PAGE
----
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Philos Trans R Soc Lond B Biol Sci. 1994 Jul 29;345(1311):45-58.

Phylogenetic pattern and the quantification of organismal biodiversity.

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Wissenschaftskolleg zu Berlin (Institute for Advanced Study Berlin), Germany.


Biodiversity can be explored at a number of different levels and in principle may be separately quantified at each. Phylogenetic pattern has the potential to quantify and estimate biodiversity at the finest scale, that is, variation among species in features or attributes. This scale is an important one for conservation, as it should form the basis for prioritizing conservation efforts at the species level. Further, recent published objections to differentially weighting species are answered by defining option value at this feature-level. Unfortunately, there has been no consensus on exactly how phylogeny can be used to value species, possibly because proper consideration of the link between pattern and underlying features generally has been unresolved. 'Phylogenetic diversity' (PD) represents just one of several approaches that do consider diversity at the feature-level explicitly. These alternative approaches are discussed in the context of a general framework for using pattern to quantify diversity at a level below that of the original objects. The pattern framework highlights that estimation of biodiversity at a lower level using pattern will require decisions about the nature of the units of diversity, the kind of pattern to be used, the model relating unit items to pattern, and finally how this implies a pattern-based measure reflecting biodiversity. An alternative published model for relating features to a particular form of phylogenetic pattern is considered, and shown to make unwarranted assumptions. A possible alternative definition of the underlying units of diversity is examined, which may represent a different form of option value, also quantifiable using phylogeny. A possible alternative pattern to a phylogenetic tree for the prediction of feature diversity is also discussed. The appeal of these alternative approaches depends on the goals of conservation; in addition, justification for prioritizing or weighting requires that any practical approach avoid arbitrary, unwarranted, assumptions.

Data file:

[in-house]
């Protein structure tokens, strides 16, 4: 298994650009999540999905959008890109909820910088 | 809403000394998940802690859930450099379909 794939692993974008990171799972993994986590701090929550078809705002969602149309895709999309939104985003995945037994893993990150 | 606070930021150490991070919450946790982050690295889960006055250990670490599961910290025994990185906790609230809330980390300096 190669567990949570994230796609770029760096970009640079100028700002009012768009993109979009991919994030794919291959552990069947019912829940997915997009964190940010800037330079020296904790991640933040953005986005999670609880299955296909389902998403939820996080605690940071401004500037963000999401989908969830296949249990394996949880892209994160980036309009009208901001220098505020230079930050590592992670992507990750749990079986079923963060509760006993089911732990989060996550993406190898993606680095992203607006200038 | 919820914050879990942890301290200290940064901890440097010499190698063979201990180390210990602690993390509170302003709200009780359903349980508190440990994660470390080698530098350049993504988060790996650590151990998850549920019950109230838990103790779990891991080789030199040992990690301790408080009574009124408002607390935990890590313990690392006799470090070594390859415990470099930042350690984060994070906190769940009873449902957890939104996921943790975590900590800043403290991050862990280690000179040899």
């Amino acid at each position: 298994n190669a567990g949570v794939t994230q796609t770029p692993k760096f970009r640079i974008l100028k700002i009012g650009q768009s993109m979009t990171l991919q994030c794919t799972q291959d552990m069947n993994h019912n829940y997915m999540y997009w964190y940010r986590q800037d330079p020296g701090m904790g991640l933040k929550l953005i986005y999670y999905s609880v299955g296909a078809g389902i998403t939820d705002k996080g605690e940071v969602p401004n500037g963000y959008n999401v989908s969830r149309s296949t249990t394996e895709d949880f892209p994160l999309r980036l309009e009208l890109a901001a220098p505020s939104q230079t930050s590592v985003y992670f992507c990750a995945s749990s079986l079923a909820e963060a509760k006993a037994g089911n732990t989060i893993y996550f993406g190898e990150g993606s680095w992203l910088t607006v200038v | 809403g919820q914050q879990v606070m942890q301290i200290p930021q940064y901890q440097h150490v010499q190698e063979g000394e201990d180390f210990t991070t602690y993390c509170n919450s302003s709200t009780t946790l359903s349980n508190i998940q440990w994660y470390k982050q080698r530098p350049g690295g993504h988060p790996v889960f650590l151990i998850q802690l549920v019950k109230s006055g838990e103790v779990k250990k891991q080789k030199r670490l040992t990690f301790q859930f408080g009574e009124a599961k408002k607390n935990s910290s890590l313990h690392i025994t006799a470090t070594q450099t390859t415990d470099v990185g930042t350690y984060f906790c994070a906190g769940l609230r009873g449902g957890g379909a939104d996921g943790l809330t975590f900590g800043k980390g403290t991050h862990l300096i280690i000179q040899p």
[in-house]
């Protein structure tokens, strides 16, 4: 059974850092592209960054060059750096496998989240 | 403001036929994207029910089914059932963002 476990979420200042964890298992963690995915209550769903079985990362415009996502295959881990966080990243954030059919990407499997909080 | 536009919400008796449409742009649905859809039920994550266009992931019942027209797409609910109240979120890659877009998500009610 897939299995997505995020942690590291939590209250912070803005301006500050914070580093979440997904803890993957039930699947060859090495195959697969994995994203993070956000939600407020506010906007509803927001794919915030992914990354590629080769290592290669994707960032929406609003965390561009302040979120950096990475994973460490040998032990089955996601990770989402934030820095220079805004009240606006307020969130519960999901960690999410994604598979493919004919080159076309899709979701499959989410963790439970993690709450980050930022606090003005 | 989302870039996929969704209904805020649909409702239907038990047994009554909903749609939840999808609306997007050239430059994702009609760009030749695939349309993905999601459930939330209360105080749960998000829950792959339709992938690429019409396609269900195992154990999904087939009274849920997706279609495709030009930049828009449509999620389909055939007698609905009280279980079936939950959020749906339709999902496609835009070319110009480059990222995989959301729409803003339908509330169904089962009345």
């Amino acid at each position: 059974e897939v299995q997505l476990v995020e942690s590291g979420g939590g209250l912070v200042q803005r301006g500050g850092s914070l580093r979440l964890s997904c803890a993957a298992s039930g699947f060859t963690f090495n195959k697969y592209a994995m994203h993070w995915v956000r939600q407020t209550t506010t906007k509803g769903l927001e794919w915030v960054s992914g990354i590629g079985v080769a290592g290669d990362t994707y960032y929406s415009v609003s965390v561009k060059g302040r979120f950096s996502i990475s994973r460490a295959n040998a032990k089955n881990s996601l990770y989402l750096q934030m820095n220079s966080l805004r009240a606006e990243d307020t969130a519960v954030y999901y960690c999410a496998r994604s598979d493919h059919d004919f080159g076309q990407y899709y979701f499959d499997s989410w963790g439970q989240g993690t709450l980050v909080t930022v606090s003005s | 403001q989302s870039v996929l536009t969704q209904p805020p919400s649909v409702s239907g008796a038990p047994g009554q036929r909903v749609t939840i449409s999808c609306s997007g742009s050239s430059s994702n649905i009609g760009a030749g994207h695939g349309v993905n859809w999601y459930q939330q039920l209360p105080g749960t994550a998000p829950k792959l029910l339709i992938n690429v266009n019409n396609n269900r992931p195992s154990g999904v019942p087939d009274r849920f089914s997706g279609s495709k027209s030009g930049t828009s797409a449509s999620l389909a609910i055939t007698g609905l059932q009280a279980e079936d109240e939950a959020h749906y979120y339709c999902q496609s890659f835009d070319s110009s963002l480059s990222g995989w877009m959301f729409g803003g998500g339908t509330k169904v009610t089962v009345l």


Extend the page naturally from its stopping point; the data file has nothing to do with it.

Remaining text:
[Indexed for MEDLINE]

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